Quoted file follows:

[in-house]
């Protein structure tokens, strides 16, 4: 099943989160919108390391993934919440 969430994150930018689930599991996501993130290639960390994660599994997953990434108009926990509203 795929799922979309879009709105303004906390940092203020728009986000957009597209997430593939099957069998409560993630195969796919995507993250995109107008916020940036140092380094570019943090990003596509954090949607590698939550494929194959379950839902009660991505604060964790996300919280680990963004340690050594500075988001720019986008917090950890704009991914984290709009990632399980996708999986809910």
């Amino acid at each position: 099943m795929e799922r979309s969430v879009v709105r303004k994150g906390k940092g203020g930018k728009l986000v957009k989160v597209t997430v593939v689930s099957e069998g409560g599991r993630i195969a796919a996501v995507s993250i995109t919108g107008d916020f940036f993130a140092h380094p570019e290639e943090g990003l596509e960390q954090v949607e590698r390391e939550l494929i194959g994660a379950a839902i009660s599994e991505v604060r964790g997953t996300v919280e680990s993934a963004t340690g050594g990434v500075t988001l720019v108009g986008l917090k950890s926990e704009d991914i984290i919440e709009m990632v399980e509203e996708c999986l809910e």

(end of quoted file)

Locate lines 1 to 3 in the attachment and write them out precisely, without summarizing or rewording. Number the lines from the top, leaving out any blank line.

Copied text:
[in-house]
């Protein structure tokens, strides 16, 4: 099943989160919108390391993934919440 969430994150930018689930599991996501993130290639960390994660599994997953990434108009926990509203 795929799922979309879009709105303004906390940092203020728009986000957009597209997430593939099957069998409560993630195969796919995507993250995109107008916020940036140092380094570019943090990003596509954090949607590698939550494929194959379950839902009660991505604060964790996300919280680990963004340690050594500075988001720019986008917090950890704009991914984290709009990632399980996708999986809910």
């Amino acid at each position: 099943m795929e799922r979309s969430v879009v709105r303004k994150g906390k940092g203020g930018k728009l986000v957009k989160v597209t997430v593939v689930s099957e069998g409560g599991r993630i195969a796919a996501v995507s993250i995109t919108g107008d916020f940036f993130a140092h380094p570019e290639e943090g990003l596509e960390q954090v949607e590698r390391e939550l494929i194959g994660a379950a839902i009660s599994e991505v604060r964790g997953t996300v919280e680990s993934a963004t340690g050594g990434v500075t988001l720019v108009g986008l917090k950890s926990e704009d991914i984290i919440e709009m990632v399980e509203e996708c999986l809910e």